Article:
For immediate release: June 21, 2021


IMMEDIATE RELEASE: Monday, June 21st
CONTACT: Evan Greer, 978-852-6457,

In an open letter, over 35 worker rights, racial justice, and anti-surveillance organizations are calling on federal lawmakers and regulators to end Amazon’s use of punitive and dangerous systems of workplace surveillance. The letter coincides with Prime Day, Amazon’s annual shopping holiday, when workplace injuries at Amazon spike. Today, the corporation’s productivity surveillance system, rate and time off task (TOT), will be pushing workers even further beyond their physical limits.

“Amazon claims to simply monitor workflow—but in reality, rate and time off task is used to control physical movements and discipline workers, dictate when or if they can use the bathroom, and has been used to retaliate against worker organizing,” the letter reads. “Discarding workers after they are injured or too exhausted, Amazon churned through over half a million workers in 2019. Amazon’s model breaks people’s bodies, taking their health and sometimes livelihoods.”

The letter, signed by organizations including Fight for the Future, Color of Change, Jobs with Justice, Partnership for Working Families, and United for Respect, comes on the heels of a damning New York Times report that reveals Amazon intentionally built a productivity surveillance system that forces people to work at punishing pace, expecting to cycle through and dispose of workers––confirming what workers and rights organizations have been saying for years. 

Amazon’s CEO, Jeff Bezos, recently acknowledged the uncharacteristically high worker injury rate, but failed to end the productivity surveillance at the root of the abusive system. In fact, the technology giant doubled down on the use of surveillance to control workers’ movements, a stunning move which can only lead to more injuries.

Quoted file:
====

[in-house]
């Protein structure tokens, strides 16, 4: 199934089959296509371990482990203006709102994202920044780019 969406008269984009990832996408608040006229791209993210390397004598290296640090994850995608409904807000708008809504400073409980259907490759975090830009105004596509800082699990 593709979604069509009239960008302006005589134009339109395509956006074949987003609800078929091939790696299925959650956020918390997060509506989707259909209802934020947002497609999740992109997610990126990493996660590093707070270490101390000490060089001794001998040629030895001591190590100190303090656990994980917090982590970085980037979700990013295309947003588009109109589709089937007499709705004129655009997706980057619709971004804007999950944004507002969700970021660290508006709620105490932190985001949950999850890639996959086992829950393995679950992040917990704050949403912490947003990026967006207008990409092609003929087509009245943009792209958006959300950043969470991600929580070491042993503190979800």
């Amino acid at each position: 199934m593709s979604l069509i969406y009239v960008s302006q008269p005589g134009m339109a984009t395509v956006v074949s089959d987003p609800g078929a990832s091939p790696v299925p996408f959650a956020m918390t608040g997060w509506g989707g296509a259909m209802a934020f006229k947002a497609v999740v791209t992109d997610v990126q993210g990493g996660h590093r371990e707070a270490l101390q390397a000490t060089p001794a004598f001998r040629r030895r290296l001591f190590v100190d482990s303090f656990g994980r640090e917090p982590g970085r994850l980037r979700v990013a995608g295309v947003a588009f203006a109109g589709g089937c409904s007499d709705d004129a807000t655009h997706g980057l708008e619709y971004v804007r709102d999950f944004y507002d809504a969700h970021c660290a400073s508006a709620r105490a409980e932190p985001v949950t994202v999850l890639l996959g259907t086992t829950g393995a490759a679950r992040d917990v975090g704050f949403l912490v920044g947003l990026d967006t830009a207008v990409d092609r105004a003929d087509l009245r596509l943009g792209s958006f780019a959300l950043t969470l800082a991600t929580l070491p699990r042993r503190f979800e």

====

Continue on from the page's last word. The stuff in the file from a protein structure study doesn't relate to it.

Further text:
“Amazon’s workplace surveillance system is brutal every day, and even worse on Prime Day. Workers’ bodies are being injured, in some cases permanently, just so boxes can be delivered the same day. It’s absurd. Amazon knows their system physically harms workers and ruins lives, but refuses to roll back the system that injures workers at such a despicable rate: workplace surveillance. Unsafe workplace surveillance, like Amazon’s rate/TOT, can’t be fixed or regulated. It’s incompatible with workplace safety, workers rights, and organizing,” said Evan Greer (she/her), Director of Fight for the Future. “These punitive forms of workplace surveillance must be banned. Congress needs to take immediate action to rein in one of our country’s largest and most abusive employers by passing legislation to end workplace surveillance like Rate/TOT. Our legislators must also hold a hearing to investigate Amazon’s intentionally dangerous treatment of workers.”

Injuries are not the only issue highlighted in the letter. The groups also write about the racist treatment of Black and brown workers who sound the alarm on abusive practices at Amazon.

“Black workers disproportionately bear the brunt of Amazon’s model. At one of Amazon’s largest warehouses in New York, Black workers were fifty percent more likely to be fired than their white peers. And during the pandemic, Amazon fired several Black workers who spoke out about unsafe conditions,” say the groups in the letter. “Most recently, in Bessemer, Alabama, Black warehouse workers led a unionization effort, citing the punishing conditions created by Amazon’s system of surveillance, control, and threat of termination.”

The organizations end the letter demanding that “lawmakers and regulators do everything in their power to ensure Amazon cannot use these punitive systems of surveillance—they need to end rate and time off task, before Amazon cycles through entire workforces in communities throughout the country.”

Fight for the Future has also launched a campaign calling on Congress to end workplace surveillance and another effort calling on federal lawmakers to protect workers from employer retaliation when speaking out against unsafe workplace conditions.